Accessing and Using Free Government Information
Course Instructor: Laura Cadra
Tuesday May 3, 2011 – Monday May 30, 2011
Fee: $75 for those in the California library community and Infopeople Partners, $150 for all others.
(An Infopeople Online Learning Course)
- Are your library's users are interested in job information?
- How about accessible health information, or consumer or business advice?
- Do high school students ask for information on American history?
- Are elementary aged students looking for trustworthy science resources?
- Would your library's administrators find detailed demographics of your local community helpful? If so:
UNCLE SAM WANTS YOU!
(And so do your state and local governments)
Did you know that governments are the largest publishers of information in the world? Beyond political and legal information, governments publish information on health, travel, history, business, science, and much, much more. Most importantly, governments make this information available at no cost. With government publications moving away from print and onto the Internet, it is even easier to access this wealth of free information.
This online course will provide an overview of free online government information sources as well as effective strategies for locating the best ones for your library users.
Course Description: Through readings, assignments and discussions, this four-week online course will guide you through a variety of government websites. You'll learn to:
- Identify both subject-specific and user-specific government sites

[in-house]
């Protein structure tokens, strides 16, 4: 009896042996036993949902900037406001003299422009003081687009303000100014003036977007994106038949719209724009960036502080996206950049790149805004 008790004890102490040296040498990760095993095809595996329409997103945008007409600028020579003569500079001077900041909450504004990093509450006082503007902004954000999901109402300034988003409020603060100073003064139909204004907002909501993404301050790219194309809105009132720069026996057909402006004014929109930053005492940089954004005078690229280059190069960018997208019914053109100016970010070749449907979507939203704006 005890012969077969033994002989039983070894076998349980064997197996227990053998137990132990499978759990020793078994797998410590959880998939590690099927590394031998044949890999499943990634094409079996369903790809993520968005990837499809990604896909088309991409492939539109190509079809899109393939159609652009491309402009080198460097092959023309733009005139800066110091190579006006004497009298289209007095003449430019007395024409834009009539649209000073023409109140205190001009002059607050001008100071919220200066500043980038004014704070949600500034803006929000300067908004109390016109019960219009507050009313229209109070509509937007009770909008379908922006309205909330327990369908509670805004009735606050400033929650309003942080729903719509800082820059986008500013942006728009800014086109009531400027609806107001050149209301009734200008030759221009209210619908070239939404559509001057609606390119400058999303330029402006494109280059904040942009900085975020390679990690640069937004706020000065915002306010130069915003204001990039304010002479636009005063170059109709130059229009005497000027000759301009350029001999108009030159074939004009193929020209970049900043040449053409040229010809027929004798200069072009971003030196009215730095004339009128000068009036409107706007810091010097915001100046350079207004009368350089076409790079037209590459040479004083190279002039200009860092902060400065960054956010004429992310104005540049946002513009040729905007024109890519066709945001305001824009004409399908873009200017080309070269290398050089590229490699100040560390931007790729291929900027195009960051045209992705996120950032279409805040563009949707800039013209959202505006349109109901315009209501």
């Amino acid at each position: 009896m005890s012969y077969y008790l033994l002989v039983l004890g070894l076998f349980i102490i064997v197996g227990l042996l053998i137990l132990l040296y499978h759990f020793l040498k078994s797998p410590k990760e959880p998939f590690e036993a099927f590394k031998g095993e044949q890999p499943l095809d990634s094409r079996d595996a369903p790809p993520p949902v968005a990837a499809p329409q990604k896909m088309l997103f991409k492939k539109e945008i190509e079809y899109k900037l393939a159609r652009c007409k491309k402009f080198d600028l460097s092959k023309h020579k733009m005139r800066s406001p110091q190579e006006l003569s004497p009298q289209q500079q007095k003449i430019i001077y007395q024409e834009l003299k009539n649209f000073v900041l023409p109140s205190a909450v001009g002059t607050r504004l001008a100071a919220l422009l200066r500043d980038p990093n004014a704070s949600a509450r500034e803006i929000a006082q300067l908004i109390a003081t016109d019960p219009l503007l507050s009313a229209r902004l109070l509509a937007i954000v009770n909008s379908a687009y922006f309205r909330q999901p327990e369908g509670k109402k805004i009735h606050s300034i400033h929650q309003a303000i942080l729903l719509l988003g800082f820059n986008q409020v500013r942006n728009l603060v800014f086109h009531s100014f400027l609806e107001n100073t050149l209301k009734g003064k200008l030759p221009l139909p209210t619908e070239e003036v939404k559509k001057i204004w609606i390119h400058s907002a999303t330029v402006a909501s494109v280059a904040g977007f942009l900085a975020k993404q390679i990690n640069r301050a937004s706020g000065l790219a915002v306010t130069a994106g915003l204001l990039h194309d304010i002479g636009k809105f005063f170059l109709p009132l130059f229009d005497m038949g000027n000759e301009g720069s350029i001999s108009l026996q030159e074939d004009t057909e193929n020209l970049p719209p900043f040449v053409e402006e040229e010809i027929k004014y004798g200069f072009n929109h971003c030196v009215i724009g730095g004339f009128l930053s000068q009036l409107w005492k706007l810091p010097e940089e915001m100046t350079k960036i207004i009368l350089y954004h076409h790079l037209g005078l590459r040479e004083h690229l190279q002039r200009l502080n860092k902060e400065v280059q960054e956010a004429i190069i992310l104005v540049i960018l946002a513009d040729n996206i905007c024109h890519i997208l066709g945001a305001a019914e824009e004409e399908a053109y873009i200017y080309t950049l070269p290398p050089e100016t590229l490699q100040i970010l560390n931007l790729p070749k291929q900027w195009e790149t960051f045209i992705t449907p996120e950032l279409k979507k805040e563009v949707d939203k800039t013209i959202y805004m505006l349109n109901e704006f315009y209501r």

- Locate statistics on your community's demographics and needs
- Evaluate government sources as complements to your library's subscription databases
- Incorporate government sources into your library's catalog and website
For a course project, you will create a topical resources guide for a specific group of library users.
Preliminary Course Outline: Using an Internet connection and web browser, you will log in to the Infopeople online learning site and complete the following learning modules:
- Week 1: Getting Acquainted with Government Information
- Overview of government information
- Government information on the Internet
- Government information portals
- Week 2: Accessing Government Information
- Subject specific government information websites
- User specific government information websites
- Searching the Internet for government information
- Week 3: Lies, Damned Lies, and Statistics
- Varieties of government statistics available
- Locating and using statistics in reference transactions
- Locating and using statistics to identify community characteristics and needs
- Week 4: Incorporating Government Information Into User Services
- Evaluating government information sources as complements to database subscriptions
- Including government information resources in library catalogs and web guides
- Freedom of Information (FOIA) requests
Time required: To complete this course, you can expect to spend 2½ hours per week, for a total of ten course hours. Each week's module contains readings and various options for assignments, discussions, and online meetings. Although you can work on each module at your own pace, at any hour of the day or night, it is recommended that you complete each week's work within that week to stay in sync with other learners.
Who Should Take This Course: This course is designed for library staff members from all types of libraries who provide reference services to children and adults as well as library staff who are responsible for identifying resources to add to the library catalog or the library web page. Users and administrators in public libraries, community college libraries, and school libraries can all benefit from free government information resources.
Online Learning Details and System Requirements may be found at:
Course Start: This 4-week-long online learning course starts on Tuesday May 3, 2011.
After the official end date for the course, the instructor will be available for limited consultation and support for two more weeks, and the course material will stay up for an additional two weeks after that. These extra weeks give those who have fallen behind time to work independently to complete the course.